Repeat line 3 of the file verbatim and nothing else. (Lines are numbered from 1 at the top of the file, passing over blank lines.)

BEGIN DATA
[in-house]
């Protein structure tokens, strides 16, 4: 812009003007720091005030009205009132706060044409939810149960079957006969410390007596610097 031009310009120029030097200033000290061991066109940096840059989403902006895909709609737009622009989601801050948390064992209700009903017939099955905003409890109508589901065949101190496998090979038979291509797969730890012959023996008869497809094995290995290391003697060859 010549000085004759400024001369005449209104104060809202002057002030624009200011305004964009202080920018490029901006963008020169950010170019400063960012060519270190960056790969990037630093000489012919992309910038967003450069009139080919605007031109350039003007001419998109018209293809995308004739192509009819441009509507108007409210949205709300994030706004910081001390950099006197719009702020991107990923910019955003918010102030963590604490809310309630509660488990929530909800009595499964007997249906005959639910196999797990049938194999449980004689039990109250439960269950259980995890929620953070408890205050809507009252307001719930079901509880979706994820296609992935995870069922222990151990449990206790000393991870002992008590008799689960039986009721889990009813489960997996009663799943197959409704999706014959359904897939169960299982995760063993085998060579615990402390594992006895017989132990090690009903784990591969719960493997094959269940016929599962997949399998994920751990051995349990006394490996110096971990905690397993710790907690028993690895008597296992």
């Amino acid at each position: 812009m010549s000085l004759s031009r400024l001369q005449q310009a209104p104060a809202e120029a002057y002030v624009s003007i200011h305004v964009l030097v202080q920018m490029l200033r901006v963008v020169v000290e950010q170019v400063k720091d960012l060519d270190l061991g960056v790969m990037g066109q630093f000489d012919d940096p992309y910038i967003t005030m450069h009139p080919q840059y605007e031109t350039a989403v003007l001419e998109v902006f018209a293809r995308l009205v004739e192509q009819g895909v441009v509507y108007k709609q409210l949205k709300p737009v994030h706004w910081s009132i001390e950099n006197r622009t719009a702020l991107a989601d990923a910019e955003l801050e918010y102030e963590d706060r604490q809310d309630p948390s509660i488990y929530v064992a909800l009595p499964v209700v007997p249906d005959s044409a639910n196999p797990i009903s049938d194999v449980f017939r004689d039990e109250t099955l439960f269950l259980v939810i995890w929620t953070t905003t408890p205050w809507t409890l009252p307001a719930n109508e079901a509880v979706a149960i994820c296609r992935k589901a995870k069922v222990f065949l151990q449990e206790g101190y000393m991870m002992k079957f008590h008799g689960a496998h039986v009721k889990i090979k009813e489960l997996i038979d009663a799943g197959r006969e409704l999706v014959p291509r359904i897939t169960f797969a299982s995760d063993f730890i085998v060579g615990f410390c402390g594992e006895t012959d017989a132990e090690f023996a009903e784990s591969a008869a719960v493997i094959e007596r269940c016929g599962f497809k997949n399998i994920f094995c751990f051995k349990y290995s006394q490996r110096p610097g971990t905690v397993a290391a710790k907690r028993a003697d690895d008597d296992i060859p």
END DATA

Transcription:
């Amino acid at each position: 812009m010549s000085l004759s031009r400024l001369q005449q310009a209104p104060a809202e120029a002057y002030v624009s003007i200011h305004v964009l030097v202080q920018m490029l200033r901006v963008v020169v000290e950010q170019v400063k720091d960012l060519d270190l061991g960056v790969m990037g066109q630093f000489d012919d940096p992309y910038i967003t005030m450069h009139p080919q840059y605007e031109t350039a989403v003007l001419e998109v902006f018209a293809r995308l009205v004739e192509q009819g895909v441009v509507y108007k709609q409210l949205k709300p737009v994030h706004w910081s009132i001390e950099n006197r622009t719009a702020l991107a989601d990923a910019e955003l801050e918010y102030e963590d706060r604490q809310d309630p948390s509660i488990y929530v064992a909800l009595p499964v209700v007997p249906d005959s044409a639910n196999p797990i009903s049938d194999v449980f017939r004689d039990e109250t099955l439960f269950l259980v939810i995890w929620t953070t905003t408890p205050w809507t409890l009252p307001a719930n109508e079901a509880v979706a149960i994820c296609r992935k589901a995870k069922v222990f065949l151990q449990e206790g101190y000393m991870m002992k079957f008590h008799g689960a496998h039986v009721k889990i090979k009813e489960l997996i038979d009663a799943g197959r006969e409704l999706v014959p291509r359904i897939t169960f797969a299982s995760d063993f730890i085998v060579g615990f410390c402390g594992e006895t012959d017989a132990e090690f023996a009903e784990s591969a008869a719960v493997i094959e007596r269940c016929g599962f497809k997949n399998i994920f094995c751990f051995k349990y290995s006394q490996r110096p610097g971990t905690v397993a290391a710790k907690r028993a003697d690895d008597d296992i060859p």